As part of not falling over the “fiscal cliff,” Congress extended the life of some tax credits for 2011 that could help reduce the cost of buying and installing high-efficiency heating and cooling appliances, including water heaters, furnaces, boilers, air conditioners, heat pumps and advanced main circulating fans.
These federal tax credits originally expired at the end of 2011, so if you installed a qualifying product in 2012, Congress has provided the opportunity to claim tax credits for your qualifying purchases. The catch, of course, is that the forms you need to file along with your 2012 income tax return won’t be ready until March, so if you like to file your taxes early, you’ll either have to wait, or amend your return later to get the credit. There has been some talk of making these tax credits permanent, however Congress has extended the credit only through December 31, 2013.
Qualified hot water heating products, which are eligible for a credit of $300, include those that operate on natural gas, liquid propane or oil and have an energy factor of .82 or better or a thermal efficiency of at least 90%. Typically, tank-storage domestic hot water systems don’t meet this efficiency rating. Instead, the types of hot water systems that will qualify for this are tankless, on-demand systems. Tankless systems are more expensive than traditional tank-based appliances, but they’re rated for a longer life (typically about 20 years) and will save money in the long run because they’re more efficient and you won’t replace them like you will replace a tank-based system.
If you need to replace your water heater and you don’t want to go in for a tankless system, there are still many tank models that can save money and perform well over time. Look for an EnergyStar-compliant model, and if you can swing it, look for a tank with a longer warranty.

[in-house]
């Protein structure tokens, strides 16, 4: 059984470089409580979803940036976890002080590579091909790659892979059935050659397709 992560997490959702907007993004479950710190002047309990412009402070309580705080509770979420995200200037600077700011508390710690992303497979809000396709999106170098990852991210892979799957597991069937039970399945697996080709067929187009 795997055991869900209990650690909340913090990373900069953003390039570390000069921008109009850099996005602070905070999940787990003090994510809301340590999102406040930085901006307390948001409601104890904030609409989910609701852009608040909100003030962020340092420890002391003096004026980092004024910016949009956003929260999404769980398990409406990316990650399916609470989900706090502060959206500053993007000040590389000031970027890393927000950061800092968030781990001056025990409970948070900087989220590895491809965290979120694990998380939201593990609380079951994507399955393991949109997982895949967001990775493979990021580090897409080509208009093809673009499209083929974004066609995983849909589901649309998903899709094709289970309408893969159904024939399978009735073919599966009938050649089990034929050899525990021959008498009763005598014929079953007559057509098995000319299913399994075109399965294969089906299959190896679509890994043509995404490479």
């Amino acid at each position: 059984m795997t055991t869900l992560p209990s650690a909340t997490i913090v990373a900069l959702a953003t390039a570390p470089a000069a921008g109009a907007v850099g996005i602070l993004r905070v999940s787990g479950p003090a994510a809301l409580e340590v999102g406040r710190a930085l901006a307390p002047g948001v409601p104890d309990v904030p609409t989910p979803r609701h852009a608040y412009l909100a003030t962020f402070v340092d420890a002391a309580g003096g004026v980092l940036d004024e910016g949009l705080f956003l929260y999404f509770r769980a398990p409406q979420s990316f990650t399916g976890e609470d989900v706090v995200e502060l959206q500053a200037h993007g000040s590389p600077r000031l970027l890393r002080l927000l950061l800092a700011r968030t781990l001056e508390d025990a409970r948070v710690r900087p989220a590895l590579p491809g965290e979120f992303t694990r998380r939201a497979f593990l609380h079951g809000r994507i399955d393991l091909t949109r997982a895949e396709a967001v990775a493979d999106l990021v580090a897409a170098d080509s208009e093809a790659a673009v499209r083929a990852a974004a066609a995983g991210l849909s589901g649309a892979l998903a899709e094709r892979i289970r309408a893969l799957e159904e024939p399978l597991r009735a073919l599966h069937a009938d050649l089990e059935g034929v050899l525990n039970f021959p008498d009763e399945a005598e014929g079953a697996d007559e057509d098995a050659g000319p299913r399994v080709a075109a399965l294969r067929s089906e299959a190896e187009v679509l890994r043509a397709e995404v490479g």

Typically, a water heater will last at least through its warranty period. While a 6-year warranted tank is less expensive initially, you’ll buy two of them during the same time period you’d buy a tank with a 12-year warranty. If a 6-year tank is $450, over twelve years, you’ll spend $900 on tanks, plus the cost of installation. In contrast, a 12-year tank may cost $650-$700, so minimally, you’d save $200-$250 by choosing a tank with a longer warranty.
Under this program, boilers and furnaces with an AFUE efficiency rating of 95% or better are eligible for a $150 tax credit. Eligible equipment must be fueled by natural gas, propane or oil.
Also eligible for a $300 credit are split-system central air conditioner systems with a SEER of 16, packaged central air conditioning units with a SEER of 14, split system electric heat pumps with a SEER of 15 and packaged electric heat pumps with a SEER of 14.
If you would like more information on these credits, and products that qualify for credit under this program, please contact us at Boston Standard Plumbing & Heating at (617) 362-0377 . We’ll be happy to talk with you about products that qualify, as well as alternative, energy-saving products, oil-to-gas conversions, heat pumps and more!
DIY Air Conditioning, DIY Blog, DIY Heating, DIY Plumbing, Water Heaters